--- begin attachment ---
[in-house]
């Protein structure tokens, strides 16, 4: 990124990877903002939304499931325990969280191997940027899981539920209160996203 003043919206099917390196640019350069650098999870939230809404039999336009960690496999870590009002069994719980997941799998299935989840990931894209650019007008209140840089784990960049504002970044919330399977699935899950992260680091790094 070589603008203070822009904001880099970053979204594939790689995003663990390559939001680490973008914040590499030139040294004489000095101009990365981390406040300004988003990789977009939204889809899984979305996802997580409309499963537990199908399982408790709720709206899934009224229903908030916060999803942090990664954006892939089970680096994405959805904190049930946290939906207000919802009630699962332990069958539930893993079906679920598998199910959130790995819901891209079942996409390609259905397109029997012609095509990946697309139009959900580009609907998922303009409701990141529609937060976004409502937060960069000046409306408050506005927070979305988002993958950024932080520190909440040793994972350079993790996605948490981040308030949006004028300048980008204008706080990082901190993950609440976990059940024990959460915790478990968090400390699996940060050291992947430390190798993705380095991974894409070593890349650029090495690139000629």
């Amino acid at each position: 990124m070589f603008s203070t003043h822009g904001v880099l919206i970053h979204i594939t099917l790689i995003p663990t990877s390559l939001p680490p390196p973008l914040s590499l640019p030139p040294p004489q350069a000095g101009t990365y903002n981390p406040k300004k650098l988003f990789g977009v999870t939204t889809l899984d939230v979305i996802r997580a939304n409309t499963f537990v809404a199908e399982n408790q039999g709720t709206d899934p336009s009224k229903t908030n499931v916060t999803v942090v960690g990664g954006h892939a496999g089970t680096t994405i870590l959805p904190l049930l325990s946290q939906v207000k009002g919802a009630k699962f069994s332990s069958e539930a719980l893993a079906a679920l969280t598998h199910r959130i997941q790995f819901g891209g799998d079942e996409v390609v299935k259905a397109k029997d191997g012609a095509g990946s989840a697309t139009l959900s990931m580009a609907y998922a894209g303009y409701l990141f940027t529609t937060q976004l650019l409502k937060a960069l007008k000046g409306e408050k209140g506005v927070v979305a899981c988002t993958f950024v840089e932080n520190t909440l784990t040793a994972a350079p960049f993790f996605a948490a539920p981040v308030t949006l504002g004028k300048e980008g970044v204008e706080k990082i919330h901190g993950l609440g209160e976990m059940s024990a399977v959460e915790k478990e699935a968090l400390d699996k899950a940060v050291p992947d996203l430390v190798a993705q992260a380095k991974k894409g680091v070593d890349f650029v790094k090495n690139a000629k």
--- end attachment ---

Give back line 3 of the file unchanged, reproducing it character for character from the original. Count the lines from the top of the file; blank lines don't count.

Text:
């Amino acid at each position: 990124m070589f603008s203070t003043h822009g904001v880099l919206i970053h979204i594939t099917l790689i995003p663990t990877s390559l939001p680490p390196p973008l914040s590499l640019p030139p040294p004489q350069a000095g101009t990365y903002n981390p406040k300004k650098l988003f990789g977009v999870t939204t889809l899984d939230v979305i996802r997580a939304n409309t499963f537990v809404a199908e399982n408790q039999g709720t709206d899934p336009s009224k229903t908030n499931v916060t999803v942090v960690g990664g954006h892939a496999g089970t680096t994405i870590l959805p904190l049930l325990s946290q939906v207000k009002g919802a009630k699962f069994s332990s069958e539930a719980l893993a079906a679920l969280t598998h199910r959130i997941q790995f819901g891209g799998d079942e996409v390609v299935k259905a397109k029997d191997g012609a095509g990946s989840a697309t139009l959900s990931m580009a609907y998922a894209g303009y409701l990141f940027t529609t937060q976004l650019l409502k937060a960069l007008k000046g409306e408050k209140g506005v927070v979305a899981c988002t993958f950024v840089e932080n520190t909440l784990t040793a994972a350079p960049f993790f996605a948490a539920p981040v308030t949006l504002g004028k300048e980008g970044v204008e706080k990082i919330h901190g993950l609440g209160e976990m059940s024990a399977v959460e915790k478990e699935a968090l400390d699996k899950a940060v050291p992947d996203l430390v190798a993705q992260a380095k991974k894409g680091v070593d890349f650029v790094k090495n690139a000629k």